Beyond planning for states to target in November, Davis is beginning to consider how to frame the contrast with Barack Obama, and how to beat back attacks from national Democrats. McCain can make the claim that he is the more experienced candidate, Davis said, because his is an experience of bringing change, offering the best of both worlds. "We're not going to concede change to a guy who's not changed anything in his career. John McCain's been the change agent in the United States Senate for 20 years. Nobody's fought for more change in the place, nobody's spent more political blood than he has to get things to happen differently," Davis said. "Barack wants to talk about the future, let's prove it by looking at who's actually made change in the present."

The argument is also fundamentally different from that which Hillary Clinton tried, and apparently has failed, to make in the primaries: "I wouldn't say John McCain is like Hillary Clinton. And that's the experience that didn't work," Davis said.

Democrats have spent the past months seeking to portray McCain as the bearer of a third term for President Bush, and trying to saddle the entire party with the "Bush Republican" moniker. If that effort is successful, the GOP will likely lose in November. President Bush remains consistently unpopular; his approval rating sits at just 32% in the latest RealClearPolitics Average, near where it has been mired for more than a year.

Davis has no intention, he says, of letting McCain be associated with Bush, though it's clearly a concern the campaign has thought about. "I think [Americans] know there's a big difference between John McCain and George Bush, and on some critical issues, whether they're climate, or torture, or the war and things like that," Davis said. "And yet, you know, couldn't be more supportive, couldn't have a better relationship when it comes to wanting to make sure it's our vision of the country that keeps moving forward in the next four years."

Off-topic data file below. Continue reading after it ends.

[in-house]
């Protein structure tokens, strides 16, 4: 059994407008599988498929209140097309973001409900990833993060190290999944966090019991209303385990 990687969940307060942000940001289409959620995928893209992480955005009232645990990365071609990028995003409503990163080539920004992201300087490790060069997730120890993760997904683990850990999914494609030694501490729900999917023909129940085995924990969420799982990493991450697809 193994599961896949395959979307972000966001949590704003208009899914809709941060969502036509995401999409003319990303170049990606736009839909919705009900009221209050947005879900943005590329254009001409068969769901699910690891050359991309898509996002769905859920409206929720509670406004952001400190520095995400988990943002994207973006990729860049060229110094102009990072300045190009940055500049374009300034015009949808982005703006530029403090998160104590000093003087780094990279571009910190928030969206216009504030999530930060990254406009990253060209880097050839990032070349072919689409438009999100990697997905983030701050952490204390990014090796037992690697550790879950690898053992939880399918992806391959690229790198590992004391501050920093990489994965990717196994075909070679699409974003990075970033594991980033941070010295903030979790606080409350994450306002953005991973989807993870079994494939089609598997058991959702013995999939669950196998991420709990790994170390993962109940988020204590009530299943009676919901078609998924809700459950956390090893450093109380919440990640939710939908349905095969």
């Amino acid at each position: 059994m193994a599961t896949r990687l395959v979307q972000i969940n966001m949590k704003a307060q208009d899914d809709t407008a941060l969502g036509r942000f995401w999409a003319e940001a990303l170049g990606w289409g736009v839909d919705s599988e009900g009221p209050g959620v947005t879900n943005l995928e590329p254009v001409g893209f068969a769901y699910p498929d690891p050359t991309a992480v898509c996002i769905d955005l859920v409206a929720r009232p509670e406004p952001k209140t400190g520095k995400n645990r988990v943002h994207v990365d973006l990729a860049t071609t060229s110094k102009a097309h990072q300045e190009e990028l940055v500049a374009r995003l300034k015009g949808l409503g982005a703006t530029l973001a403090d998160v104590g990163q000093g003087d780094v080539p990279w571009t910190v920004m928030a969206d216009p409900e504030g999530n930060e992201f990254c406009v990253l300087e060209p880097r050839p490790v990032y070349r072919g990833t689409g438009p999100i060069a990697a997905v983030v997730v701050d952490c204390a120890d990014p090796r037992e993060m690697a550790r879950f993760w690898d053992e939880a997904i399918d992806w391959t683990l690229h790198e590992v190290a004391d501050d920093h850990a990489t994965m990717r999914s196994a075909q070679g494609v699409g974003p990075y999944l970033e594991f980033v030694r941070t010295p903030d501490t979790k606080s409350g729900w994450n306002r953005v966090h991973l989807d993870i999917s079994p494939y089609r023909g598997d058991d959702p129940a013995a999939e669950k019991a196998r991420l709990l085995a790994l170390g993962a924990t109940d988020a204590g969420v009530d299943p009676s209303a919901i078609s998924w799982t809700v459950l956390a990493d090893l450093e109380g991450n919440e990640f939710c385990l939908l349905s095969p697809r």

Historically, Davis says, McCain wins more support from independents and Democrats than any other Republican. "When you start there and say, 'What kind of appeal does this guy have?' Well, he's got some of the broadest appeal of any candidate we've had since Ronald Reagan," Davis said of his candidate.

In fact, though McCain may not have been their personal choice for president, many House Republican strategists admit that the Arizonan, unlike President Bush, can go into states and districts without being a weight on down-ballot candidates. While Bush's appeal diminishes the farther he gets from Texas, one prominent operative said, McCain's is universal around the country.

McCain stopped in Illinois to raise money for businessman Jim Oberweis, whose bid was ultimately unsuccessful, but Davis said that more candidates would be on the list. "We got lots of invitations and we're going to try and be as helpful as we can," Davis said. "Anywhere we can help the ticket, in states that we're working in anyway, you know, we want to try and do that."

Reid Wilson is an associate editor and writer for RealClearPolitics. He can be reached at